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So, nobody's noticed that when it came to the bang/buck chart, somebody forgot to factor in the size difference for the 1TB, resulting in a score exactly double what it should be?

Now before anybody thinks I'm crazy and/or not paying attention, take a look at the math.  Comparing both the 1TB and 2TB Cavier blacks, the 2TB scores 1.6% higher on the performance part, and the 1TB scores 16.7% higher on the cost-per-gb part.  So one should expect the bang/buck should show the 1TB drive coming out on top by 14.8%, or at the very least, in the same ballpark, that much should be obvious.  Instead, the difference is off by 129% exactly what you get if you don't take the size difference into account.

The RE4-GP numbers seem a bit off from the other too, but that's not quite as interesting anyway.

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Great, thanks Marco

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Another helpful review, what surprised me the most was how there was not much performance gain on the Caviar Black when going from the 2TB with 4 platters to the 1TB with 2 platters. I though not having those extra 2 platters would really increase performance on the 1TB but they were fairly close to each other. For the money though I would just get the 2TB as the cost per GB was a few cents more and that 5 year warranty is hard to beat. Again take your pick of these drives and pair it with a SSD and you are set!!!!!!!!!! Yes Big Smile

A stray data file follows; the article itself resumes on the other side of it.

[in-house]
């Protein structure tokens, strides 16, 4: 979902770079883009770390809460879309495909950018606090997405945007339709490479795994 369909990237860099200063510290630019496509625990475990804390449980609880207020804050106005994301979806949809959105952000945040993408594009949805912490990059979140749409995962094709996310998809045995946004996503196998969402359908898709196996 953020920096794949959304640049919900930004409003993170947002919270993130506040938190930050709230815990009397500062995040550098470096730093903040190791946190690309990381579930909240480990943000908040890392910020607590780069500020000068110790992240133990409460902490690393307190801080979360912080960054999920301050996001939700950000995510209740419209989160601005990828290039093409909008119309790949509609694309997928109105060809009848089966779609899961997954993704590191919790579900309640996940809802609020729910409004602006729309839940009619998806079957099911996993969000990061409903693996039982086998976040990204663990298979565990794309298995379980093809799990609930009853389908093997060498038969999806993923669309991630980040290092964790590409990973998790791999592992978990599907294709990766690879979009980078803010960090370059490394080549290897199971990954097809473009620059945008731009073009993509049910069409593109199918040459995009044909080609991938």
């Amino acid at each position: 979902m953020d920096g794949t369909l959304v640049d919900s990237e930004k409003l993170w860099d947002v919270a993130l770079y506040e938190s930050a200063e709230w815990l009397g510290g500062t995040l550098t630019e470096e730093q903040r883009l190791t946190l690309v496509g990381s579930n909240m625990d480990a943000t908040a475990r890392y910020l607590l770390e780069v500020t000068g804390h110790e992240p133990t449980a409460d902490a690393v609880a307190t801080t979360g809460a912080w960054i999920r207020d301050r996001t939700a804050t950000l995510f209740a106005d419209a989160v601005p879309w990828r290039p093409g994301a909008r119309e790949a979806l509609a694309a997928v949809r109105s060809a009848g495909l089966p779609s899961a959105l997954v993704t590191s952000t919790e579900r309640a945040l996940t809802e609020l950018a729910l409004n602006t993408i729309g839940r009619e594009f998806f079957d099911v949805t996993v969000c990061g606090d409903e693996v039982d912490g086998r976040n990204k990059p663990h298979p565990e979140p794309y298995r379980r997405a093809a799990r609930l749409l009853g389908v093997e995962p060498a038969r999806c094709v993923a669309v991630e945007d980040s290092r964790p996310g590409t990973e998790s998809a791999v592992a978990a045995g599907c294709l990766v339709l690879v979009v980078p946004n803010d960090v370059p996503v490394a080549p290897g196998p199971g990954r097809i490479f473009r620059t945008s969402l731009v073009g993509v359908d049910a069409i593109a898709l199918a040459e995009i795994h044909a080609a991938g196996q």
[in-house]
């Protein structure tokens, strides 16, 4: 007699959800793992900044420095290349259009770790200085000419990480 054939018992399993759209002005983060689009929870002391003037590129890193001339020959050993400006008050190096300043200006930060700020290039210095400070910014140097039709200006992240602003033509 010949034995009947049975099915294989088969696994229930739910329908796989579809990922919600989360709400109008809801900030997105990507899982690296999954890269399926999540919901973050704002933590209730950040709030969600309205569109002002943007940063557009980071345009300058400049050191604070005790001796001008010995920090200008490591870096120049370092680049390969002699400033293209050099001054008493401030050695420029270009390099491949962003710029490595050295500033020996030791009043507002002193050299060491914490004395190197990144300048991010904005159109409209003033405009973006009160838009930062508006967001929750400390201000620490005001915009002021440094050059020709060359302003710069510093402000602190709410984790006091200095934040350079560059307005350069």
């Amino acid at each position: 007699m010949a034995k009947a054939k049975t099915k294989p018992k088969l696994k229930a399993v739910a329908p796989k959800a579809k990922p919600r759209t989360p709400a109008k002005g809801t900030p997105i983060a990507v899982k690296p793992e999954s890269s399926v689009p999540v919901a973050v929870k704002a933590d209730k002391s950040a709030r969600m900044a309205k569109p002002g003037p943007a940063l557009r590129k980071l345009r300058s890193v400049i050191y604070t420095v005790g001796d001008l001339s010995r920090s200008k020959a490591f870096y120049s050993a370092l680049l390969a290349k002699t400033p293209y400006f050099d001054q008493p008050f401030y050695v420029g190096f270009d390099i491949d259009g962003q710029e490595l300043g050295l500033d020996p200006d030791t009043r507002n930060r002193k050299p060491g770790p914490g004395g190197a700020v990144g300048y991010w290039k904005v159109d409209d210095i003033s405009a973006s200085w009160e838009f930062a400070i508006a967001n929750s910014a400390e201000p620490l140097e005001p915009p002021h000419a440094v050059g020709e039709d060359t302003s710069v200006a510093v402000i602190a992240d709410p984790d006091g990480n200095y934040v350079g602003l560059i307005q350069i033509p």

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Thanks for the great 2TB HDD roundup.  I'm interested in getting a few of the 7200 RPM drives for a new QNAP or Synology NAS.

A few questions if you don't mind:

1.  It seems silly, but WD's Sep 2009 press release mentions that the RE4 2TB supports NCQ whereas the Caviar Black 2TB does not (see the section titled "Additional Features for WD RE4 2 TB Enterprise Hard Drives").  Is this correct??

2.  Are your benchmarks geared more towards single-user desktop usage?  In other words, could a multi-user NAS/fileserver scenario possibly exhibit drastically different rankings?

On the other hand, some say that the speed limitation of Gigabit Ethernet in the NAS scenario serves to bottleneck some of the raw performance differences among the 7200 RPM drives anyways...?

 

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Goog article.

However, I think what would make this comparison even more useful though would be to also include comparisons of power draw, noise and heat.

These are also critical decision factors now - in particular if being used for a Home Server (e.g. WHS) or in AV equipment.  This is what has contributed to the WD Green drives popularity for example.

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I felt that that was an excellent article, but would've liked to have seen some additional price/storage/performance comparisons involving some smaller drives, an SSD or two, and a raid setup.

Regardless, very informative, and something I will definitely be referring to as my 500GB drive is almost full.

 

Have you considered placing a commission linked link to Newegg for each of the drives? I know Hardocp has a deal with Newegg that all purchases made through one of their links is a 2.5% commission. If I'm going to spend the money anyone I wouldn't mind it benefiting HH.

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Great article, I love the charts comparing all the hard drives. The caviar black 1TB is pretty nice :D.